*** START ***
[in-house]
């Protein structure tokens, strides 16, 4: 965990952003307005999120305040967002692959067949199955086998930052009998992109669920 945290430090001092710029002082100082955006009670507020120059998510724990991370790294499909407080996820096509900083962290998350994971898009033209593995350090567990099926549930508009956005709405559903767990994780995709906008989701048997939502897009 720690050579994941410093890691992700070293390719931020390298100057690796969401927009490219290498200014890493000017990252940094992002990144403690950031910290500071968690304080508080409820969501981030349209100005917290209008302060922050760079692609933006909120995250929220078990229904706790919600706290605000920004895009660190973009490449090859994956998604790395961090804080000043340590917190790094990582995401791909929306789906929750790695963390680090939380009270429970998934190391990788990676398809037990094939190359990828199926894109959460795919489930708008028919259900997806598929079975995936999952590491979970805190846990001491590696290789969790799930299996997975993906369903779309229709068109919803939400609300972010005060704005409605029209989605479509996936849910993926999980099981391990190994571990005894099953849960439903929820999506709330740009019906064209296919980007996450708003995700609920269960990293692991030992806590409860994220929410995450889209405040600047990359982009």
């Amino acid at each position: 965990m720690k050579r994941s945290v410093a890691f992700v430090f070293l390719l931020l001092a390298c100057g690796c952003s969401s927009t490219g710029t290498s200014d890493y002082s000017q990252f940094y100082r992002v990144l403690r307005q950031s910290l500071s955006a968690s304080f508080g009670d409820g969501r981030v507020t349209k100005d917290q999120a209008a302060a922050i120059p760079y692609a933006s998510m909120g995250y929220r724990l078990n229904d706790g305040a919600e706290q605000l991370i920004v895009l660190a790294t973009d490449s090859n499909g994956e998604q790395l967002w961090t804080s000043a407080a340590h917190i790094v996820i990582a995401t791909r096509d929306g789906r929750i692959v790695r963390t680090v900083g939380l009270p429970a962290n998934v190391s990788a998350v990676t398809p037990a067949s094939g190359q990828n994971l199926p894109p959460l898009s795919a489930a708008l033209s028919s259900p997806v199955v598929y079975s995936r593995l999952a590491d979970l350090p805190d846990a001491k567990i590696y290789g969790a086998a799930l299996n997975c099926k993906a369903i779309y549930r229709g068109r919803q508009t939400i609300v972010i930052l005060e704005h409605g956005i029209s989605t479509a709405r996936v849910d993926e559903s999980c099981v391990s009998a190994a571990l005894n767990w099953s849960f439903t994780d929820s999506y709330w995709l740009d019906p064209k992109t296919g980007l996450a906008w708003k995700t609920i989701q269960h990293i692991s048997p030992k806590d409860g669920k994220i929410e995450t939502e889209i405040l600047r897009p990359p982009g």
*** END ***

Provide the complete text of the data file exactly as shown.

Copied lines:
[in-house]
């Protein structure tokens, strides 16, 4: 965990952003307005999120305040967002692959067949199955086998930052009998992109669920 945290430090001092710029002082100082955006009670507020120059998510724990991370790294499909407080996820096509900083962290998350994971898009033209593995350090567990099926549930508009956005709405559903767990994780995709906008989701048997939502897009 720690050579994941410093890691992700070293390719931020390298100057690796969401927009490219290498200014890493000017990252940094992002990144403690950031910290500071968690304080508080409820969501981030349209100005917290209008302060922050760079692609933006909120995250929220078990229904706790919600706290605000920004895009660190973009490449090859994956998604790395961090804080000043340590917190790094990582995401791909929306789906929750790695963390680090939380009270429970998934190391990788990676398809037990094939190359990828199926894109959460795919489930708008028919259900997806598929079975995936999952590491979970805190846990001491590696290789969790799930299996997975993906369903779309229709068109919803939400609300972010005060704005409605029209989605479509996936849910993926999980099981391990190994571990005894099953849960439903929820999506709330740009019906064209296919980007996450708003995700609920269960990293692991030992806590409860994220929410995450889209405040600047990359982009």
């Amino acid at each position: 965990m720690k050579r994941s945290v410093a890691f992700v430090f070293l390719l931020l001092a390298c100057g690796c952003s969401s927009t490219g710029t290498s200014d890493y002082s000017q990252f940094y100082r992002v990144l403690r307005q950031s910290l500071s955006a968690s304080f508080g009670d409820g969501r981030v507020t349209k100005d917290q999120a209008a302060a922050i120059p760079y692609a933006s998510m909120g995250y929220r724990l078990n229904d706790g305040a919600e706290q605000l991370i920004v895009l660190a790294t973009d490449s090859n499909g994956e998604q790395l967002w961090t804080s000043a407080a340590h917190i790094v996820i990582a995401t791909r096509d929306g789906r929750i692959v790695r963390t680090v900083g939380l009270p429970a962290n998934v190391s990788a998350v990676t398809p037990a067949s094939g190359q990828n994971l199926p894109p959460l898009s795919a489930a708008l033209s028919s259900p997806v199955v598929y079975s995936r593995l999952a590491d979970l350090p805190d846990a001491k567990i590696y290789g969790a086998a799930l299996n997975c099926k993906a369903i779309y549930r229709g068109r919803q508009t939400i609300v972010i930052l005060e704005h409605g956005i029209s989605t479509a709405r996936v849910d993926e559903s999980c099981v391990s009998a190994a571990l005894n767990w099953s849960f439903t994780d929820s999506y709330w995709l740009d019906p064209k992109t296919g980007l996450a906008w708003k995700t609920i989701q269960h990293i692991s048997p030992k806590d409860g669920k994220i929410e995450t939502e889209i405040l600047r897009p990359p982009g």